From the founding of the Italian Institute for Nuclear Physics, on 8 August 1951, to today, the history of research into fundamental physics in Italy has known seventy years of excellence that led to historic results and discoveries. Rooted in the intertwining of two research currents, the physics of atomic nuclei and the study of cosmic particles, INFN was set up a short time after the founding of particle physics, constituting, right from the start, a solid base for the scientific successes that followed in subsequent years, in Italy and in the context of increasingly wide international collaborations.
Almost ten years ago, in 2012, you were head of the ATLAS experiment that, alongside the CMS experiment, announced the discovery of the Higgs boson. How did we get there?It took 30 years. This is the time that passed from the very first ideas about the Large Hadron Collider in 1984 to the discovery of the Higgs boson in 2012. In my opinion, this discovery is emblematic of the way in which the scientific community works in our field.
On December 9, from NASA Kennedy Space Center at Cape Canaveral, Florida, IXPE (Imaging X-ray Polarimetry Explorer) satellite successfully took off aboard a Falcon 9 launcher. Born from the collaboration between NASA and the Italian Space Agency (ASI), as leading partner, the INFN and the INAF National Institute for Astrophysics,
The total number of observed spacetime perturbations has increased. Certifying this is the updated gravitational wave transient catalogue (GWTC-3) published by the Virgo, LIGO and Kagra scientific collaborations on 8 November in the ArXiv online archive.
Ilaria Nardecchia, a researcher of the INFN Division of Rome Tor Vergata, is the winner of the first edition of the Virgo Award, an award given annually by the international collaboration Virgo to a young researcher for his or her significant contribution to the experiment.
Thanks to the observations of NASA's Fermi satellite telescope, an international team of researchers has, for the first time, identified the gamma rays emitted, in certain galaxies close to ours, by the so-called UFOs.
The Gaia-X Hub Italia Association was established on 3 December, with the aim of promoting the data ecosystem in the country. The initiative, shared with the Ministries of Economic Development, of Innovation and Digital Transition and of University and Research, sees among the founding members Confindustria, the Bruno Kessler Foundation (FBK) and the INFN.
On Novemer 9, during the final day of the Festival of Science in Cagliari, the Young Woman of Science 2021 Award was given to Francesca Dordei, researcher of the INFN Cagliari division and of the collaborations LHCb, at CERN, and DarkSide, at the INFN Gran Sasso National Laboratories, for her research achievements in particle physics and for her commitment in scientific outreach.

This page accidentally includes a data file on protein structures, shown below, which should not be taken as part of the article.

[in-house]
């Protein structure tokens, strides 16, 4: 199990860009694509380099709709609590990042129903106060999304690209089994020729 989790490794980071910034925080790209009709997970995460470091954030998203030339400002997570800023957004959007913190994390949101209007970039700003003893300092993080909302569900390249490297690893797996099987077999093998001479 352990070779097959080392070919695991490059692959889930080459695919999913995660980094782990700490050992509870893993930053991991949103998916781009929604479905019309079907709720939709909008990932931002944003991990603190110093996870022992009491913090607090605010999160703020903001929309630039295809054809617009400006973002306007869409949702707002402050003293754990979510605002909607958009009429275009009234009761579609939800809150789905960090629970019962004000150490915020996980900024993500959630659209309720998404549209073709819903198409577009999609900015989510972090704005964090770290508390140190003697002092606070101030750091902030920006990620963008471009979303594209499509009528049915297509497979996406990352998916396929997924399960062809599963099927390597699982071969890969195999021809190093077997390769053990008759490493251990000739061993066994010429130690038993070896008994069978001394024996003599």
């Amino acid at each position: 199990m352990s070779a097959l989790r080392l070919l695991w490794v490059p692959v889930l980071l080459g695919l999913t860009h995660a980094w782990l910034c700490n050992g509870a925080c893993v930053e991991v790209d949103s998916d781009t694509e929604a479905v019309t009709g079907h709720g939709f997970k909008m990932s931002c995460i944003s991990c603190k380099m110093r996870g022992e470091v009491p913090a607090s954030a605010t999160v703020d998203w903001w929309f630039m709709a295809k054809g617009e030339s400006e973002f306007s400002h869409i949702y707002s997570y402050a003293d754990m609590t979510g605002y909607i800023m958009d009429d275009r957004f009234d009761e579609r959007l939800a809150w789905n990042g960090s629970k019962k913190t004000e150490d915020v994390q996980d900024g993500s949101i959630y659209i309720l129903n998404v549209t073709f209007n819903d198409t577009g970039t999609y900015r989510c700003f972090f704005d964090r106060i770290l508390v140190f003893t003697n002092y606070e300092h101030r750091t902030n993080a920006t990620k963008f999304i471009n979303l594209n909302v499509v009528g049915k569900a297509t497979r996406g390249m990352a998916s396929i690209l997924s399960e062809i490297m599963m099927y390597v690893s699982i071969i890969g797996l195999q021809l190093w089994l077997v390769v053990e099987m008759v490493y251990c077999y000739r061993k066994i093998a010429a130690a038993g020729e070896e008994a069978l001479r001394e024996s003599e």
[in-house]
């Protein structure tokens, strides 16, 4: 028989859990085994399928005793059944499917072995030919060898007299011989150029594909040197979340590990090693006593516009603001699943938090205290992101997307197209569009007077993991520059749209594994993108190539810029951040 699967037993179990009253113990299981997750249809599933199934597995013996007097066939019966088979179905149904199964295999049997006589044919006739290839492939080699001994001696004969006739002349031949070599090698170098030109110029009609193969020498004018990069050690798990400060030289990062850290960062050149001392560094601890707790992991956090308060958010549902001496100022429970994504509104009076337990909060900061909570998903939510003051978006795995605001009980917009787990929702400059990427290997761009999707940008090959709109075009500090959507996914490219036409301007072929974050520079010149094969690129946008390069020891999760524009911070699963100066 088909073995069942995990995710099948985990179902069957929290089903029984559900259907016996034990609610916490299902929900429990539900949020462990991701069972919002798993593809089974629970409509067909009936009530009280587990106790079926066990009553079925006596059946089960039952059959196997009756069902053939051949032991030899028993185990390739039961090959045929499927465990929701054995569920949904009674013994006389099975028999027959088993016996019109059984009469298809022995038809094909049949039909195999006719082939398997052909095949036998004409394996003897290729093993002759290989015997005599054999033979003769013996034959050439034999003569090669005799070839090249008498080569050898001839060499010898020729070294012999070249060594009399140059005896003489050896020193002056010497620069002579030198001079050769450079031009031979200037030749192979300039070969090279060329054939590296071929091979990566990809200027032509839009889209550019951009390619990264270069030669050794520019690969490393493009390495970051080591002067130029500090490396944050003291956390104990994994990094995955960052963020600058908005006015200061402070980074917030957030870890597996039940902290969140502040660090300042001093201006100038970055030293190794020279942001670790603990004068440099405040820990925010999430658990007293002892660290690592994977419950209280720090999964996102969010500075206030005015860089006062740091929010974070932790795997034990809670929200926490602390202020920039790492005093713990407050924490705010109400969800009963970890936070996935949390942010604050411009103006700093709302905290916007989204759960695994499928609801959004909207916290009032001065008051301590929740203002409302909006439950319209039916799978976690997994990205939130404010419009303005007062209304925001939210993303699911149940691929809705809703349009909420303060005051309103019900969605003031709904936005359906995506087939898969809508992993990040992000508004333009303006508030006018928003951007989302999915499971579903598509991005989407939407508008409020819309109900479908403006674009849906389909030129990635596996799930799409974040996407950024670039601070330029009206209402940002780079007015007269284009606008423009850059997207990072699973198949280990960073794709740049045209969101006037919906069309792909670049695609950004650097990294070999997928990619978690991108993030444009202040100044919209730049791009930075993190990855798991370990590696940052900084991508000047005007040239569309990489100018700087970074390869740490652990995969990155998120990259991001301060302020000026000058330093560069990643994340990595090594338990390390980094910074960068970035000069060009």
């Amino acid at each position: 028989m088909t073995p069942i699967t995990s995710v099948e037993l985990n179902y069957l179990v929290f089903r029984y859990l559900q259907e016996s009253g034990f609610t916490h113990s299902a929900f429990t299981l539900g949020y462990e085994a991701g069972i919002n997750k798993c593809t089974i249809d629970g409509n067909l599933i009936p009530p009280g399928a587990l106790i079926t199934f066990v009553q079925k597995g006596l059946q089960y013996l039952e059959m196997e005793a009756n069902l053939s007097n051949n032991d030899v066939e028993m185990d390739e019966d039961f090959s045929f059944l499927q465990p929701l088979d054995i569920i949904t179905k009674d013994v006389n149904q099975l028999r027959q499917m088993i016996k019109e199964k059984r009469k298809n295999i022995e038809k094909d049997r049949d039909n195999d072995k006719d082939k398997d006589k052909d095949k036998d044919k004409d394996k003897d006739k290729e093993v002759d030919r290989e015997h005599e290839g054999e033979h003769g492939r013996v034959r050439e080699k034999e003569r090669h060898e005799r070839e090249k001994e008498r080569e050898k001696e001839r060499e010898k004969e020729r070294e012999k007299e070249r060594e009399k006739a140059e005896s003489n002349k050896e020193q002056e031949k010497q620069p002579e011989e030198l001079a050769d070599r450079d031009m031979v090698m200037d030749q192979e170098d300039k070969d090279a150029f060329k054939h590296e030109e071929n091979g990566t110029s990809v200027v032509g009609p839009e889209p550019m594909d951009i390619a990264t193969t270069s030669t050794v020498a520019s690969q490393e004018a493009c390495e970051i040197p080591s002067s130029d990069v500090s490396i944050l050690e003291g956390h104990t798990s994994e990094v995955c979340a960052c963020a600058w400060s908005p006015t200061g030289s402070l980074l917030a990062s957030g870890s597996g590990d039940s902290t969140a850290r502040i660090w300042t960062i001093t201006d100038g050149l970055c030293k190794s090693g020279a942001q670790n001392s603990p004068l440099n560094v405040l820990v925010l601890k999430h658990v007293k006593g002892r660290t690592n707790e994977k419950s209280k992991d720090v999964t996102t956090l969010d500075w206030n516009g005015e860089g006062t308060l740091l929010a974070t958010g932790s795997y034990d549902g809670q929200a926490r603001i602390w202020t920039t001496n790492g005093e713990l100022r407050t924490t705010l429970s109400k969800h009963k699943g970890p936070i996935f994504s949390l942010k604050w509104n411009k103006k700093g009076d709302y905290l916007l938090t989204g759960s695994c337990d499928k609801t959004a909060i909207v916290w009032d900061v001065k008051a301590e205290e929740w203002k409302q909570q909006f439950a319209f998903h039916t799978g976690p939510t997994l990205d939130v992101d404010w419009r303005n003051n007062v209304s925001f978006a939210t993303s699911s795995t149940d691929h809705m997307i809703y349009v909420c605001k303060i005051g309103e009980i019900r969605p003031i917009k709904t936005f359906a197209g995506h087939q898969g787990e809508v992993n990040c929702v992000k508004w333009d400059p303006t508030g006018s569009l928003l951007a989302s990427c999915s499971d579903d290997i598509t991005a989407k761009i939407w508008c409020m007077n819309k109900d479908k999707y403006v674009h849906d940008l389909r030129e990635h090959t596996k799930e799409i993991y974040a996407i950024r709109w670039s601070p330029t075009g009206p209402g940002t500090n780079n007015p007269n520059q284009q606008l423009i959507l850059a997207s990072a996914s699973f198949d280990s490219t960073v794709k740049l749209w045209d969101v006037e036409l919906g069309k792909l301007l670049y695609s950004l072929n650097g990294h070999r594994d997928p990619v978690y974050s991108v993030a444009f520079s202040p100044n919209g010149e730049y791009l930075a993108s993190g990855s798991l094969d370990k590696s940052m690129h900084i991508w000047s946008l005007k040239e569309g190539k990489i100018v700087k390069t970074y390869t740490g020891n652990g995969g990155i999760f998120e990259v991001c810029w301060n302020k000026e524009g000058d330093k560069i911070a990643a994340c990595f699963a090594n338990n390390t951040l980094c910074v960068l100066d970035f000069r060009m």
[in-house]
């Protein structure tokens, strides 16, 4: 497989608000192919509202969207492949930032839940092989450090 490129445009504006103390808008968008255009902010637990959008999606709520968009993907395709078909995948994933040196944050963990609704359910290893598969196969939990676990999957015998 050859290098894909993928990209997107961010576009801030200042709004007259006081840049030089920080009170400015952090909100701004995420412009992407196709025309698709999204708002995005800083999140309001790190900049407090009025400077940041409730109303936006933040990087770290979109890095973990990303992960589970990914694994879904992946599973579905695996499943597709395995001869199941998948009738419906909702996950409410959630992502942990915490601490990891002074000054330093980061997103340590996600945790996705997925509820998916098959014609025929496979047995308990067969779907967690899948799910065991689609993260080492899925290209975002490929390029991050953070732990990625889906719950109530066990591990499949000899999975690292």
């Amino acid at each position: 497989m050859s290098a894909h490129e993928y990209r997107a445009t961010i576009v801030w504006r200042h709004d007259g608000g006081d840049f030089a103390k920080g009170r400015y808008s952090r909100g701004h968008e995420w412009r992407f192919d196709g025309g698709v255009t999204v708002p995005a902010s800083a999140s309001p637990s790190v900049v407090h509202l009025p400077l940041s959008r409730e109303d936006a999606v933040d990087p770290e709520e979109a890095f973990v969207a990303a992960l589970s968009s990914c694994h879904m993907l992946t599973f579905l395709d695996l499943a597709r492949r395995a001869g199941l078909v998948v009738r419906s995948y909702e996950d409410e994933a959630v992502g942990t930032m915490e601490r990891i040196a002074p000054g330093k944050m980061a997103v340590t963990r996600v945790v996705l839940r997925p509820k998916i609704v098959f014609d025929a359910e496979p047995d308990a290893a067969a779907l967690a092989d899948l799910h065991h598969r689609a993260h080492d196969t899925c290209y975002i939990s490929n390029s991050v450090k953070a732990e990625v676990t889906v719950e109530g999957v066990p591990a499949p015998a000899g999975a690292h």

In November, the European Radon Day and the International Cosmic Day were celebrated. At the European level, the European Radon Day is the day dedicated to information and awareness on radon and natural radioactivity and falls every year on 7 November, the anniversary of the birth of Maria Skłodowska Curie.
28 November was the final day of the week of "Sfide" (Challenges), the 16th edition of the Rome Science Festival, produced by the Fondazione Musica per Roma with the project partnership of Codice Edizioni, implemented together with INFN, ASI Italian Space Agency, and with the participation of many research organisations and national scientific and cultural institutions.
1921-2021: on the hundredth anniversary of his birth, INFN, the Sapienza University of Rome and the Accademia Nazionale dei Lincei celebrated Bruno Touschek and his scientific legacy. A brilliant Austrian physicist, thanks to his ingenious insights and fruitful initiative, Touschek wrote a decisive chapter in the history of physics, and particularly marked the history of particle accelerators, creating the first accumulation ring, AdA, at the INFN Frascati National Laboratories, forerunner of subsequent collision rings.
The exhibition curated by INFN "Uncertainty. Interpreting the present, predicting the future" continues at the Palazzo delle Esposizioni in Rome. The exhibition, dedicated to the theme of uncertainty and how science has learned to understand and "manage" it, is part of the wider Palaexpo special project "Three Stations for Art and Science", promoted by Roma Culture, which includes the exhibitions "La Scienza di Roma" and "Ti con Zero".
Project and contents:
ecilia Collà Ruvolo, Eleonora Cossi, Anna Greco, Matteo Massicci, Francesca Mazzotta, Francesca Scianitti, Antonella Varaschin
Design and Mailing Coordinator:
Servizio Infrastrutture e Servizi Informatici Nazionali INFN